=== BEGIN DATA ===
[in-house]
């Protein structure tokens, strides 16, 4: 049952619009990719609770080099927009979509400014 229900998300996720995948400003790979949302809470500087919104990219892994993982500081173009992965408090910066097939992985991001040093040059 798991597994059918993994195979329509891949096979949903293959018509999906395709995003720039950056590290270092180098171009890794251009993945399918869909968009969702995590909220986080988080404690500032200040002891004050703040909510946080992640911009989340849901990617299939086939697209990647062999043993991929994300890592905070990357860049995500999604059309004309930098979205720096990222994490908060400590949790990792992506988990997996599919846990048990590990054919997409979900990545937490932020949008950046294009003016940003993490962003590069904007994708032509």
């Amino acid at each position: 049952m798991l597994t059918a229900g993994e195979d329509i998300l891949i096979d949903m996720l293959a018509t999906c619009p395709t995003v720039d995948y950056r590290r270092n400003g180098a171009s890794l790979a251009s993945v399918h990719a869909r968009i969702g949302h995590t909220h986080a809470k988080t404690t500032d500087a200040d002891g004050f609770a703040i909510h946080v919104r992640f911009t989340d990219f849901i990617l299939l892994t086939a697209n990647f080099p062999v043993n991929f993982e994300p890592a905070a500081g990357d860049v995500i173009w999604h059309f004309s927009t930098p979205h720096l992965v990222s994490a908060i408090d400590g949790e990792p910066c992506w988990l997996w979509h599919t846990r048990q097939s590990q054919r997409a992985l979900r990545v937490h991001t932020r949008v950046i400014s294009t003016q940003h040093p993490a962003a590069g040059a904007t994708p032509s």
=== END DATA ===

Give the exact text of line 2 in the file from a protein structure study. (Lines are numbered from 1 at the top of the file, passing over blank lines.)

């Protein structure tokens, strides 16, 4: 049952619009990719609770080099927009979509400014 229900998300996720995948400003790979949302809470500087919104990219892994993982500081173009992965408090910066097939992985991001040093040059 798991597994059918993994195979329509891949096979949903293959018509999906395709995003720039950056590290270092180098171009890794251009993945399918869909968009969702995590909220986080988080404690500032200040002891004050703040909510946080992640911009989340849901990617299939086939697209990647062999043993991929994300890592905070990357860049995500999604059309004309930098979205720096990222994490908060400590949790990792992506988990997996599919846990048990590990054919997409979900990545937490932020949008950046294009003016940003993490962003590069904007994708032509």